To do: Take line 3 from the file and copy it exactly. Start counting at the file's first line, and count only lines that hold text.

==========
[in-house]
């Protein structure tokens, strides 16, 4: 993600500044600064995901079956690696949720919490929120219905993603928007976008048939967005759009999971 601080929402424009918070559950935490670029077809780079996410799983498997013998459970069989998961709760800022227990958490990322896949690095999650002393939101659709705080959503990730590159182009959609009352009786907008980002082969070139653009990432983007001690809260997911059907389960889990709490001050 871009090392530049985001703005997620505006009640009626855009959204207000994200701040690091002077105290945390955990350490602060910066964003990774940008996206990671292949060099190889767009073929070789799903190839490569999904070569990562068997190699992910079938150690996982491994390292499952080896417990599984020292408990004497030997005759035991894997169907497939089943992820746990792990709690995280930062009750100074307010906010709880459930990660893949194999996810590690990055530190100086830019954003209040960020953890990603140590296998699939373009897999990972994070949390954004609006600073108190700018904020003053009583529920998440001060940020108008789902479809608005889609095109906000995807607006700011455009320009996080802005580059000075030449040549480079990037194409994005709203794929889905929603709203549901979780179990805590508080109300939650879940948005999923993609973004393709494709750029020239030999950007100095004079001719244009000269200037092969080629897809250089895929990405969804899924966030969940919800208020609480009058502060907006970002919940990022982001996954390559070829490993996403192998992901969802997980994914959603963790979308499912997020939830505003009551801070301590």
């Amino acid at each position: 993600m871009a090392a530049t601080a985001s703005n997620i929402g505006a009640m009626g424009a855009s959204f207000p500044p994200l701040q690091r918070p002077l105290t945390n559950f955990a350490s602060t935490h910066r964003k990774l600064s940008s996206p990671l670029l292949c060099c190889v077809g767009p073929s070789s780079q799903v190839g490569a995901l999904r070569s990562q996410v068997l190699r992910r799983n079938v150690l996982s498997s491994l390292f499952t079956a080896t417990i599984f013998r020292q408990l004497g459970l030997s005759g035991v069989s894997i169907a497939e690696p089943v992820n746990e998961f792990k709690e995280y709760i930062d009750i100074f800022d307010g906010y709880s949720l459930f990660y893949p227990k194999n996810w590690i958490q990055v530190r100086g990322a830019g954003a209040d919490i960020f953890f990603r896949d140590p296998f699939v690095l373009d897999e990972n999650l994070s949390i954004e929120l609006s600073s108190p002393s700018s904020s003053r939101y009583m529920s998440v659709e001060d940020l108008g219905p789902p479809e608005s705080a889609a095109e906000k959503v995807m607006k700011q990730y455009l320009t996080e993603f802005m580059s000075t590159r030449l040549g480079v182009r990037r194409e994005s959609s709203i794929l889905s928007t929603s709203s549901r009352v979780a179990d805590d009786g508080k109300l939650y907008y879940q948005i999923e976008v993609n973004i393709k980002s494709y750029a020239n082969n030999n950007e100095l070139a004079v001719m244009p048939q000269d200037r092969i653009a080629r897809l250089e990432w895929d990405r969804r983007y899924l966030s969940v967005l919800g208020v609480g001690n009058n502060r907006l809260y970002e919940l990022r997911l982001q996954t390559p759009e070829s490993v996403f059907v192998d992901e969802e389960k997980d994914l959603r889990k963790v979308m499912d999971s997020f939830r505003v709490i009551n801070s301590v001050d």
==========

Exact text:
């Amino acid at each position: 993600m871009a090392a530049t601080a985001s703005n997620i929402g505006a009640m009626g424009a855009s959204f207000p500044p994200l701040q690091r918070p002077l105290t945390n559950f955990a350490s602060t935490h910066r964003k990774l600064s940008s996206p990671l670029l292949c060099c190889v077809g767009p073929s070789s780079q799903v190839g490569a995901l999904r070569s990562q996410v068997l190699r992910r799983n079938v150690l996982s498997s491994l390292f499952t079956a080896t417990i599984f013998r020292q408990l004497g459970l030997s005759g035991v069989s894997i169907a497939e690696p089943v992820n746990e998961f792990k709690e995280y709760i930062d009750i100074f800022d307010g906010y709880s949720l459930f990660y893949p227990k194999n996810w590690i958490q990055v530190r100086g990322a830019g954003a209040d919490i960020f953890f990603r896949d140590p296998f699939v690095l373009d897999e990972n999650l994070s949390i954004e929120l609006s600073s108190p002393s700018s904020s003053r939101y009583m529920s998440v659709e001060d940020l108008g219905p789902p479809e608005s705080a889609a095109e906000k959503v995807m607006k700011q990730y455009l320009t996080e993603f802005m580059s000075t590159r030449l040549g480079v182009r990037r194409e994005s959609s709203i794929l889905s928007t929603s709203s549901r009352v979780a179990d805590d009786g508080k109300l939650y907008y879940q948005i999923e976008v993609n973004i393709k980002s494709y750029a020239n082969n030999n950007e100095l070139a004079v001719m244009p048939q000269d200037r092969i653009a080629r897809l250089e990432w895929d990405r969804r983007y899924l966030s969940v967005l919800g208020v609480g001690n009058n502060r907006l809260y970002e919940l990022r997911l982001q996954t390559p759009e070829s490993v996403f059907v192998d992901e969802e389960k997980d994914l959603r889990k963790v979308m499912d999971s997020f939830r505003v709490i009551n801070s301590v001050d």